The enforcement delay for 5010 may have been a relief to some, but has caused confusion for most.
Everyone is probably familiar with the ANSI 5010-formatting deadline, and we all thought we knew how it was going to impact our lives. Just in case, here is a brief history: The electronic transaction standard was going to be enforced on Jan. 1, 2012. On Nov. 17, 2011 CMS gave everyone a 90-day period of enforcement discretion.
This created more confusion with providers and, I’m sure, carriers.
For myself, I had to verify several times what they meant by “discretion.” Basically what I learned is that it meant you could convert if you wanted, but didn’t have to until April 1. I think this created more problems than just making a decision to convert or not.
So how did this situation happen? Here’s my perspective. First, the original information was poorly communicated. This is not surprising, as CMS never really does a good job of communicating …anything. In addition, the CMS website is difficult to navigate, let alone find anything “meaningful.” The enforcement decision was too close to the original deadline, which also created more problems.
The individual Medicare Administrative Contractors (MACs) aren’t any better at communicating. Anyway, I relied on my usual source, the AUA’s Practice Manager’s Network, which runs a listserve in which subscribers can participate (ask questions, answer questions, etc.)
No one posting on the listserve really knew what they should do next: Were there problems? Were the carriers having problems? Were the clearinghouses having problems?
I honestly wasn’t sure if we were in a testing phase or not. It took the impetus off testing for our practice, but I went ahead and pulled the trigger and switched all my carriers over to 5010 by the January 1 deadline.
I didn’t notice anything at first and just thought it was just normal “first of the year issues” (deductibles not met). January is usually one of the slowest months of the year for us in any case. About mid-January, I started looking into why clean claims from Medicare that are normally paid at 14 days had not yet paid.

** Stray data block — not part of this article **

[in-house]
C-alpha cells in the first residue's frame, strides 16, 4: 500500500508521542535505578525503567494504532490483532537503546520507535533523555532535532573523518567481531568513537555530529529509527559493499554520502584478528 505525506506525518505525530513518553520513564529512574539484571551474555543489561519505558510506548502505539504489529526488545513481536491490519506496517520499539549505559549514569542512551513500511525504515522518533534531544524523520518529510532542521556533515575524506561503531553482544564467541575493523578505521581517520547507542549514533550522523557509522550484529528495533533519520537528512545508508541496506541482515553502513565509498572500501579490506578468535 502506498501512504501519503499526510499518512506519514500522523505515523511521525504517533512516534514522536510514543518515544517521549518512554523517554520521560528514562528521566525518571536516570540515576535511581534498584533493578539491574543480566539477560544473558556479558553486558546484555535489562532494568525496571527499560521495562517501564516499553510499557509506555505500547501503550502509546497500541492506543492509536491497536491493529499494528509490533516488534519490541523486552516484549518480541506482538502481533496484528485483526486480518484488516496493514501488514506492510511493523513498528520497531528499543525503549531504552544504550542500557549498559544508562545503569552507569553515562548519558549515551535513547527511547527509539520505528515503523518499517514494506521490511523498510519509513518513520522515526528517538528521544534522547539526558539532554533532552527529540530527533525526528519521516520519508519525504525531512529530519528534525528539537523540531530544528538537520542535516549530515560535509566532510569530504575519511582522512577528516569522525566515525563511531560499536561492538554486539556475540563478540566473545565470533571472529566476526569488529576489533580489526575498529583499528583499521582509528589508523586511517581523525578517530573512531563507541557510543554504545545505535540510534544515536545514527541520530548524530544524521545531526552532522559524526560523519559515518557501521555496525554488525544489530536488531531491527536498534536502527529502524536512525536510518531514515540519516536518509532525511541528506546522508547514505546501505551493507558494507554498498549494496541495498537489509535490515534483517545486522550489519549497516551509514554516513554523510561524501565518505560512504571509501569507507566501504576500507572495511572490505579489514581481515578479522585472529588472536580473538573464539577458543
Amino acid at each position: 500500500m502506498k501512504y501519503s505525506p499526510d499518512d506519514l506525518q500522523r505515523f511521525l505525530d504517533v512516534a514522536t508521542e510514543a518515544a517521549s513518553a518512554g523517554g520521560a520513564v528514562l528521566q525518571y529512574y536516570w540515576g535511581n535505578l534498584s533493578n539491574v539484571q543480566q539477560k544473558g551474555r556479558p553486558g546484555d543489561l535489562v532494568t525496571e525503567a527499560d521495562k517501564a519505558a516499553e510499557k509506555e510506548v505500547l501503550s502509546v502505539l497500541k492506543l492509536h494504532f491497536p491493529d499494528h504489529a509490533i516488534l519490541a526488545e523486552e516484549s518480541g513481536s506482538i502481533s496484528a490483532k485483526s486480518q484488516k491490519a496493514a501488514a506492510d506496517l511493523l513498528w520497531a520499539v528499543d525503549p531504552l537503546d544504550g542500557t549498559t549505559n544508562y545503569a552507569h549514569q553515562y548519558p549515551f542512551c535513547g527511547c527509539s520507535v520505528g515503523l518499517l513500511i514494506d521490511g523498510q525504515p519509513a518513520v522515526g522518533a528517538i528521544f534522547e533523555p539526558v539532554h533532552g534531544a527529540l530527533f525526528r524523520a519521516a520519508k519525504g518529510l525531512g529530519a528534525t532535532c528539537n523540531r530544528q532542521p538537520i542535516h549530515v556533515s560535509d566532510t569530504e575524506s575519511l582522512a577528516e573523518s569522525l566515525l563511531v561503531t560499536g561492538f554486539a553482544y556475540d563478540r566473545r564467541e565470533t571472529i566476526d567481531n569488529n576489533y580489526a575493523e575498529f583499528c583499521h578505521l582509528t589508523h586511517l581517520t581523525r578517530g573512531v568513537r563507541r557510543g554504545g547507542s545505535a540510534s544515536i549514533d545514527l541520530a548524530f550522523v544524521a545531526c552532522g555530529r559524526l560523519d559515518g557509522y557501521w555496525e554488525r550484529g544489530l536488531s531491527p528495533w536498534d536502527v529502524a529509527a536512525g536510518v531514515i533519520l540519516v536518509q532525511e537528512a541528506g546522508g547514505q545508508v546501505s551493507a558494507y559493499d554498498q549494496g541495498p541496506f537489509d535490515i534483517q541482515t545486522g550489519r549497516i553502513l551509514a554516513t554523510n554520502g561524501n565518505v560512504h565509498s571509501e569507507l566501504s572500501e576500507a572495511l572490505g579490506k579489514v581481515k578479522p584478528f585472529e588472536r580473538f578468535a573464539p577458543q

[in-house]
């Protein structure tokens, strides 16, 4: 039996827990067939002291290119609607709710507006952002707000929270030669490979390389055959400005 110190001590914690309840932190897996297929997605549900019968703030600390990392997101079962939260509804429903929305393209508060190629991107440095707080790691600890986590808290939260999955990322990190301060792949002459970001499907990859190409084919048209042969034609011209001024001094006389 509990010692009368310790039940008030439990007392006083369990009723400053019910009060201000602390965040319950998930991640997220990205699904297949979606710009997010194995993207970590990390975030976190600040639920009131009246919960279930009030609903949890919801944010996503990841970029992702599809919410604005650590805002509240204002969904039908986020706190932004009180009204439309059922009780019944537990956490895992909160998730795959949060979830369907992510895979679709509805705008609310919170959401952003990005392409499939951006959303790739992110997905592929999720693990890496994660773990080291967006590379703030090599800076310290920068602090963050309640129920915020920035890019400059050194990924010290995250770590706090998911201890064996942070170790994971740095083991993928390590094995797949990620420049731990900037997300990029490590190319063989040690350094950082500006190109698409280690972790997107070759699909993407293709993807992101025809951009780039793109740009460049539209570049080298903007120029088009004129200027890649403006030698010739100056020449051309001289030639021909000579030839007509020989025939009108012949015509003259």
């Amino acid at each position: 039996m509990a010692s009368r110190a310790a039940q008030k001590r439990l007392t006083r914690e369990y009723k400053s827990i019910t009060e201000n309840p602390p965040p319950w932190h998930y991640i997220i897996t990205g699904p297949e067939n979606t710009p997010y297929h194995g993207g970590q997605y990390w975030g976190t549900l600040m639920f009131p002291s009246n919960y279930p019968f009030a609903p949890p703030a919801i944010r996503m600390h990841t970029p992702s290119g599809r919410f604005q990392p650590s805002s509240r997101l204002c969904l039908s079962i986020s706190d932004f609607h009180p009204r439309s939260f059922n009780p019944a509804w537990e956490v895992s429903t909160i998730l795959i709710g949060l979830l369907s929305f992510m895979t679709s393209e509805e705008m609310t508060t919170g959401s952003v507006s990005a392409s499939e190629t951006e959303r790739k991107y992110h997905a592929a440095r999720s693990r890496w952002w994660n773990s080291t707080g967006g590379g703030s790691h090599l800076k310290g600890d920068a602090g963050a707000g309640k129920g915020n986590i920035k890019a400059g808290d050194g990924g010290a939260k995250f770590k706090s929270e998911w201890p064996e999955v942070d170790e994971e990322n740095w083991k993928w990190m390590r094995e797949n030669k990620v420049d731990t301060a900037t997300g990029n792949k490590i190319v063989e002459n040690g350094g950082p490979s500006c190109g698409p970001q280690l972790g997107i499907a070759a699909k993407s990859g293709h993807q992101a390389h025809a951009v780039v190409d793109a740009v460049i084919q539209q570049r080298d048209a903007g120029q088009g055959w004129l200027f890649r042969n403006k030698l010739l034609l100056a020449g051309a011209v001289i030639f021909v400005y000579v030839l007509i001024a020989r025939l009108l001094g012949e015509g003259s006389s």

I noticed our Medicare “bucket” for current claims was filling up more than normal. (Your MAC has to pay a clean claim in 28 days but not sooner than 14 days.)
I started worrying at day 21 and tried in vain to find a pattern:
• Some had been paid and others hadn’t. I couldn’t find the difference.
• I had our biller call on some claims that hadn’t paid.
• They were “in process.”
• I wasn’t receiving denials or exclusions, the first two things we normally are alerted to if there’s something wrong with a claim.
Finally, I heard from some other folks on the AUA Practice Manager’s Network who were experiencing the exact same thing we were with Medicare - delays with no patterns, no explanation. Some of them had it worse off than us. Ours were trickling in but some had had all of theirs rejected. Most of the ones I heard from had to use their line of credit since it created such a cash flow problem. We haven’t gone that far yet but if it doesn’t improve in the coming weeks, we will.
This entire time I have yet to hear any announcement from any carrier, clearinghouse, or CMS about the status of the conversion or what could be potential problems. This underscores the real problem in all this, communication.
In the end, I think it was the right thing to do but communication should have been better. And I think they should have announced their decision to wait earlier on; 45 days before go-live is unacceptable. My advice is to diligently watch your claims process. Make sure claims are at least in process, that the carrier has received them and they’re not in never-never land. Call the carrier and find out if you’re not sure.
At least you’ll have an idea of what’s processing and what’s not. Good luck.
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